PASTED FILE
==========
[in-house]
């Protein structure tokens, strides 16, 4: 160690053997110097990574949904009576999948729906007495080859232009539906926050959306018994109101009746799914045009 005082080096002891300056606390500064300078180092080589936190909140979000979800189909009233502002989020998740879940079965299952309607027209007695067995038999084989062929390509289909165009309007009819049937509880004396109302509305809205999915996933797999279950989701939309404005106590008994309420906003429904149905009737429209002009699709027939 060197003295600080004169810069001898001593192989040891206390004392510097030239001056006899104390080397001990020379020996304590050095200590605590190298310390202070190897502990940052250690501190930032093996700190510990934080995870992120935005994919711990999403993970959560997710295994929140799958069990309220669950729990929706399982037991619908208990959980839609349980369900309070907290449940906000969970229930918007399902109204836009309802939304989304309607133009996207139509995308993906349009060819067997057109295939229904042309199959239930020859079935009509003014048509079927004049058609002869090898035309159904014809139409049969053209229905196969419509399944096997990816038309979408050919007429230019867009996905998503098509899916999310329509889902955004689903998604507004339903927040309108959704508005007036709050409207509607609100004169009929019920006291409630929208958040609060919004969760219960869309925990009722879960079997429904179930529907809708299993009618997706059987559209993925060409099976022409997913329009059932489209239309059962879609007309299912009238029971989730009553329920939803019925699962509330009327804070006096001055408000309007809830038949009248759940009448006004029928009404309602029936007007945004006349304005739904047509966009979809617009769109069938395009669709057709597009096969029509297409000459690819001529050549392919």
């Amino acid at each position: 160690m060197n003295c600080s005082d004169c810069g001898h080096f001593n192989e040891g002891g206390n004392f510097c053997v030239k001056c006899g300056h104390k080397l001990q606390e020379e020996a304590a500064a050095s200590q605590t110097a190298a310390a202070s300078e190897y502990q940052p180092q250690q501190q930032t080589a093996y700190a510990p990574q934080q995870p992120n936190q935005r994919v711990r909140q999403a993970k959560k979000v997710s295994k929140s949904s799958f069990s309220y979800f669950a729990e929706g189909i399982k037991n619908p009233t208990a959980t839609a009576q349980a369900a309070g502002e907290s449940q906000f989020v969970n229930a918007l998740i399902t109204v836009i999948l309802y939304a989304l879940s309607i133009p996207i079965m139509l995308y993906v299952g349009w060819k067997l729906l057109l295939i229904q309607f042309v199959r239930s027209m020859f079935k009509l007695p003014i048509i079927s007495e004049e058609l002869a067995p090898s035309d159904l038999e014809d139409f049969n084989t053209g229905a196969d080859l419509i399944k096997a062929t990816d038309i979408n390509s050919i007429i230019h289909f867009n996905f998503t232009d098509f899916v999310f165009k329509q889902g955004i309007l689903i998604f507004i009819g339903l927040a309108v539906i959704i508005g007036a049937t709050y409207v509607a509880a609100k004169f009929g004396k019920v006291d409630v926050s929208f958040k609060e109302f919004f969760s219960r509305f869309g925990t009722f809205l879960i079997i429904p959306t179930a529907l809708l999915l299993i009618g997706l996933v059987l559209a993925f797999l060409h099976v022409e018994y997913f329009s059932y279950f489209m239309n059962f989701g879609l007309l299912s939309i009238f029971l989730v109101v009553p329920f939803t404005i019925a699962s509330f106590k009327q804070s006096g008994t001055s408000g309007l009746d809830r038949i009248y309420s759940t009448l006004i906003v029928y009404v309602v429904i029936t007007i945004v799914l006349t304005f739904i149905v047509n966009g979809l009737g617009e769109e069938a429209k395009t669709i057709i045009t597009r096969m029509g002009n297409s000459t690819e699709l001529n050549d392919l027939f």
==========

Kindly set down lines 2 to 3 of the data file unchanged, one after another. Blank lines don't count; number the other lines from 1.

């Protein structure tokens, strides 16, 4: 160690053997110097990574949904009576999948729906007495080859232009539906926050959306018994109101009746799914045009 005082080096002891300056606390500064300078180092080589936190909140979000979800189909009233502002989020998740879940079965299952309607027209007695067995038999084989062929390509289909165009309007009819049937509880004396109302509305809205999915996933797999279950989701939309404005106590008994309420906003429904149905009737429209002009699709027939 060197003295600080004169810069001898001593192989040891206390004392510097030239001056006899104390080397001990020379020996304590050095200590605590190298310390202070190897502990940052250690501190930032093996700190510990934080995870992120935005994919711990999403993970959560997710295994929140799958069990309220669950729990929706399982037991619908208990959980839609349980369900309070907290449940906000969970229930918007399902109204836009309802939304989304309607133009996207139509995308993906349009060819067997057109295939229904042309199959239930020859079935009509003014048509079927004049058609002869090898035309159904014809139409049969053209229905196969419509399944096997990816038309979408050919007429230019867009996905998503098509899916999310329509889902955004689903998604507004339903927040309108959704508005007036709050409207509607609100004169009929019920006291409630929208958040609060919004969760219960869309925990009722879960079997429904179930529907809708299993009618997706059987559209993925060409099976022409997913329009059932489209239309059962879609007309299912009238029971989730009553329920939803019925699962509330009327804070006096001055408000309007809830038949009248759940009448006004029928009404309602029936007007945004006349304005739904047509966009979809617009769109069938395009669709057709597009096969029509297409000459690819001529050549392919």
């Amino acid at each position: 160690m060197n003295c600080s005082d004169c810069g001898h080096f001593n192989e040891g002891g206390n004392f510097c053997v030239k001056c006899g300056h104390k080397l001990q606390e020379e020996a304590a500064a050095s200590q605590t110097a190298a310390a202070s300078e190897y502990q940052p180092q250690q501190q930032t080589a093996y700190a510990p990574q934080q995870p992120n936190q935005r994919v711990r909140q999403a993970k959560k979000v997710s295994k929140s949904s799958f069990s309220y979800f669950a729990e929706g189909i399982k037991n619908p009233t208990a959980t839609a009576q349980a369900a309070g502002e907290s449940q906000f989020v969970n229930a918007l998740i399902t109204v836009i999948l309802y939304a989304l879940s309607i133009p996207i079965m139509l995308y993906v299952g349009w060819k067997l729906l057109l295939i229904q309607f042309v199959r239930s027209m020859f079935k009509l007695p003014i048509i079927s007495e004049e058609l002869a067995p090898s035309d159904l038999e014809d139409f049969n084989t053209g229905a196969d080859l419509i399944k096997a062929t990816d038309i979408n390509s050919i007429i230019h289909f867009n996905f998503t232009d098509f899916v999310f165009k329509q889902g955004i309007l689903i998604f507004i009819g339903l927040a309108v539906i959704i508005g007036a049937t709050y409207v509607a509880a609100k004169f009929g004396k019920v006291d409630v926050s929208f958040k609060e109302f919004f969760s219960r509305f869309g925990t009722f809205l879960i079997i429904p959306t179930a529907l809708l999915l299993i009618g997706l996933v059987l559209a993925f797999l060409h099976v022409e018994y997913f329009s059932y279950f489209m239309n059962f989701g879609l007309l299912s939309i009238f029971l989730v109101v009553p329920f939803t404005i019925a699962s509330f106590k009327q804070s006096g008994t001055s408000g309007l009746d809830r038949i009248y309420s759940t009448l006004i906003v029928y009404v309602v429904i029936t007007i945004v799914l006349t304005f739904i149905v047509n966009g979809l009737g617009e769109e069938a429209k395009t669709i057709i045009t597009r096969m029509g002009n297409s000459t690819e699709l001529n050549d392919l027939f």